12:21 PM, Jun 18, 2014 • By JERYL BIER
In line with President Obama's official proclamation of June as "Lesbian, Gay, Bisexual, and Transgender Pride Month," the banner headlining the website of the Office of the Director of National Intelligence (ODNI) Wednesday proclaims the agency's celebration of the same, noting, "It’s also about what the IC is about: integration":
The graphic contains a quote from a March speech given by director James Clapper at the Intelligence Community (IC) Lesbian, Gay, Bisexual, Transgender Allies (LGBTA) Summit which was held this year at the National Security Agency in Fort Meade, Maryland:
[T]his isn’t just about what’s altruistically right. It’s also about what the IC is about: integration. It means having and using a widely diverse workforce, and taking advantage of all those great intellects we have, while removing as many frustrations and distractions as possible. So – it’s not just about what’s right. It’s about good business in our profession.
In his speech, Clapper noted his experiences with gay members of the intelligence community, from initially helping to expel two gay airmen in the 1960s to later, as Clapper's rank and authority grew, accommodating and retaining gays who were outed, at least in part to "atone for what happened to those two airman."Clapper closed his remarks to the LGBTA summit with a repurposing of an Arthur C. Clarke quote about "hoping to find intelligent life in Washington":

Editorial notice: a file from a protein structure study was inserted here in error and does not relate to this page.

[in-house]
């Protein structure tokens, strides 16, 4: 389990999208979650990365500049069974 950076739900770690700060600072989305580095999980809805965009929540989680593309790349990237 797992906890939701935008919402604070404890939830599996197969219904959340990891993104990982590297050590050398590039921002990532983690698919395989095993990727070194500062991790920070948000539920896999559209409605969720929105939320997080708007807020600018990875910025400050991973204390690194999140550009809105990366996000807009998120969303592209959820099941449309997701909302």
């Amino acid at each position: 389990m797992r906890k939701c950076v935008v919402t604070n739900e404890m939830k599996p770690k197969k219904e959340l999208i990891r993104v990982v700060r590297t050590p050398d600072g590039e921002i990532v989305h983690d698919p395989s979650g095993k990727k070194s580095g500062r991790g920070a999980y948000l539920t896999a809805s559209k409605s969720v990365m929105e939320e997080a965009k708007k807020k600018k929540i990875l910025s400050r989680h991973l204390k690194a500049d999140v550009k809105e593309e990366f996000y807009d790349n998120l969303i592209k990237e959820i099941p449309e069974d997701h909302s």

Let me finish with the words of the brilliant science-fiction writer Arthur C. Clarke, the author of 2001: A Space Odyssey, which was in part about the quest to find intelligent life in the universe. He said some great things over the years, including: “I'm hoping to find intelligent life in Washington.”
Clarke, who was just way ahead of his time, also said this: “We stand now at the turning point between two eras. Behind us is a past to which we can never return.”
I’d like to think that we’re now well beyond the turning point that applies to equal opportunity and diversity for the LGBT community. Because I know, there’s no going back.
12:33 PM, May 28, 2014 • By GEOFFREY NORMAN
Reporting on the administration’s bungle that blew the cover of the CIA’s Afghanistan station chief, Paul Richter of the Los Angeles Times does a little egregious falsifying of the historical record. The objective, apparently, was to remind readers of how nasty the Bush administration was by comparison. Obama, you see, might be inept. But Bush … well, he was evil.
Why Hillary Clinton’s State Department downplayed Boko Haram. May 26, 2014, Vol. 19, No. 35 • By THOMAS JOSCELYN
When Hillary Clinton tweeted her support for the more than 200 Nigerian girls held by the extremist group Boko Haram, she probably did not expect that her tenure as secretary of state would soon be critically examined by the press through the lens of that very same mass kidnapping. But examined it has been.
10:22 AM, Apr 9, 2014 • By GABRIEL SCHOENFELD
My review of former top CIA lawyer John Rizzo’s book Company Man appears in the current issue of this magazine. A friend in a high place who read the review pointed out to me that the book adds something significant to our understanding of the Valerie Plame, Scooter Libby, Richard Armitage, Judith Miller, Robert Novak imbroglio.
12:03 PM, Apr 3, 2014 • By DANIEL HALPER
Steve Hayes, with A.B. Stoddard and Charles Krauthammer, last night on Fox News:
Hosted by Michael Graham.5:45 PM, Apr 2, 2014 • By TWS PODCAST
THE WEEKLY STANDARD Podcast with senior writer Stephen F. Hayes on the Benghazi testimony in Congress by former acting CIA Director Michael Morrell.